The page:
Don’t play to the public gallery

2016-10-23 06:01
Leks Makua

Leks Makua

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In bidding farewell to retired Constitutional Court judge Justice Thembile Skweyiya – who passed away in September 2015 – Advocate Gcina Malindi SC said: “His judgments in this court – whether writing for the majority or in dissension – show those qualities of independence, impartiality and integrity in the discharge of his duties and obligations to the Constitution.” I support Malindi’s sentiments.

Independence, impartiality and integrity shape judges’ ­decisions, rather than their sociopolitical backgrounds and life experiences. An advocate’s political background and ­social orientation should not count against them in their ­application for consideration as a judge.

The appointment of senior black advocates to our courts is becoming imperative in light of political challenges that are disadvantaging ordinary people. We need senior black advocates to populate our courts and serve a key role in ensuring government is accountable. Our people, the majority of whom are poor, would appreciate courts avoiding sterile, automated interpretations of the law to effect the rights set down in our Constitution.

It is also helpful for black and white senior advocates to apply for judicial vacancies. We need their skills and expertise to ­interpret the Constitution in a way that facilitates social transformation. Research, interpretation of the law and reasons for judgments are attributes acquired through years of study, ­experimentation and the innovative system of collegiality ­within the ranks of practising advocates. The depth of knowledge and experience among senior advocates – which goes ­beyond colour lines – is what South Africa needs.

Our judges continue to creatively enforce rights entrenched in the Constitution to meet social expectations. They give meaning to our Constitution and make government account for its decisions – and, lately, indecision.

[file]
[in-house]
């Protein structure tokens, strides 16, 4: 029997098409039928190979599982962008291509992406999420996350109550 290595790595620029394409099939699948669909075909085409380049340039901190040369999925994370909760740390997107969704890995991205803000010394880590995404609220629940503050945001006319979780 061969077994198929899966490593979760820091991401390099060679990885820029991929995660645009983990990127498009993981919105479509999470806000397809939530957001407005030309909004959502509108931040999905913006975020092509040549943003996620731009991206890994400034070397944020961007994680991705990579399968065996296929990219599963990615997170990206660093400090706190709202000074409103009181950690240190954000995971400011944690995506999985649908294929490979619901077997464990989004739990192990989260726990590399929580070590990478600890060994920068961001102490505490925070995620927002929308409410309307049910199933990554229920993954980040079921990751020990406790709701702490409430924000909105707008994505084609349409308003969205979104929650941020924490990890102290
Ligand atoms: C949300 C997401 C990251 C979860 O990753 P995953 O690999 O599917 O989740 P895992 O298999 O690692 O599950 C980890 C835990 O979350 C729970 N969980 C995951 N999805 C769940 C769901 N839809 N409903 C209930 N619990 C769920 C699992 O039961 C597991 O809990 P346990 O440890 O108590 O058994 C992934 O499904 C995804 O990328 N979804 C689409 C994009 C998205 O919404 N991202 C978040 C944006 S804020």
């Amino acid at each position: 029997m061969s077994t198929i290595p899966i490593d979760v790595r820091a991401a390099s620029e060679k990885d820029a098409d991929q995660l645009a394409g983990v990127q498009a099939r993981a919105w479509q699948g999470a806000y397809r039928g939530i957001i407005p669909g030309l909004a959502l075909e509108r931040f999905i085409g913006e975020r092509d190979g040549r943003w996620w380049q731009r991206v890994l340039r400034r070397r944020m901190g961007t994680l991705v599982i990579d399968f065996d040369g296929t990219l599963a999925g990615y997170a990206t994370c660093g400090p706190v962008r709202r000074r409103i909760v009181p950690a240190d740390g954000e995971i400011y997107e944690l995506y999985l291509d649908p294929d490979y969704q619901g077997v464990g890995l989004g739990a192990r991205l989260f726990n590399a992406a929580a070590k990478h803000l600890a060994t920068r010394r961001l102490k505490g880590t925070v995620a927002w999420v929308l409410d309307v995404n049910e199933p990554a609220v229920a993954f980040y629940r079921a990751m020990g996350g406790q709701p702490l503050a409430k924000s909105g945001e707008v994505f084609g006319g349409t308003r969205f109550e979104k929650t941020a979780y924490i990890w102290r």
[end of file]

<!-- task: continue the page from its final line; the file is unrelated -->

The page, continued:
We should not be inhibited unnecessarily by political or social technicalities which work against appointing senior black advocates to our courts. A cursory look at the structure of our judiciary gives the thumbs up to transformation – but that is not the goal of transformation. The transformation of our judiciary should focus not only on how many black men or women are appointed in courts, but also be outcomes-based and serve ordinary people, since they are the primary consumers of legal services.

Reserve judgments and delays in the adjudication of ­disputes work against the poor, depriving them of the ­resolution they so desperately seek. A truly transformed ­judiciary should deliver easy access to justice for poor people, or such transformation will be inauthentic.

While judges should not be aloof from ordinary citizens and their legal problems, a pressing, if thorny, issue, which is on the brink of bringing our judiciary into disrepute, is that of retired judges making swift public pronouncements on matters before our courts or cases still under police investigation.

The Code of Judicial Conduct requires that:

> Retired judges should always act honourably and in a manner befitting their status; and

> A retired judge must not enter party politics.

A judge, even when retired, continues to be a judge and should continue to uphold his oath of office. Although such judges can express themselves on any matter in court, they should avoid the temptation of playing to the public gallery.

The temptation to speak truth to power is always there, especially in our current political situation, but this is no ­excuse for respected retired judges to make public comments which have the unintended consequences of tainting the ­noble calling of a judge. Judicial pronouncements outside court carry the risk of bringing our judiciary into disrepute and are a disservice to our cause of judicial independence.

Retired judges should express their views on issues of the day through books and public lectures. It is a dignified way for them to preserve their ideas for future generations.

Makua is an advocate in the Johannesburg Bar and a member of the National Planning Commission

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Read more on:    politics  |  constitution

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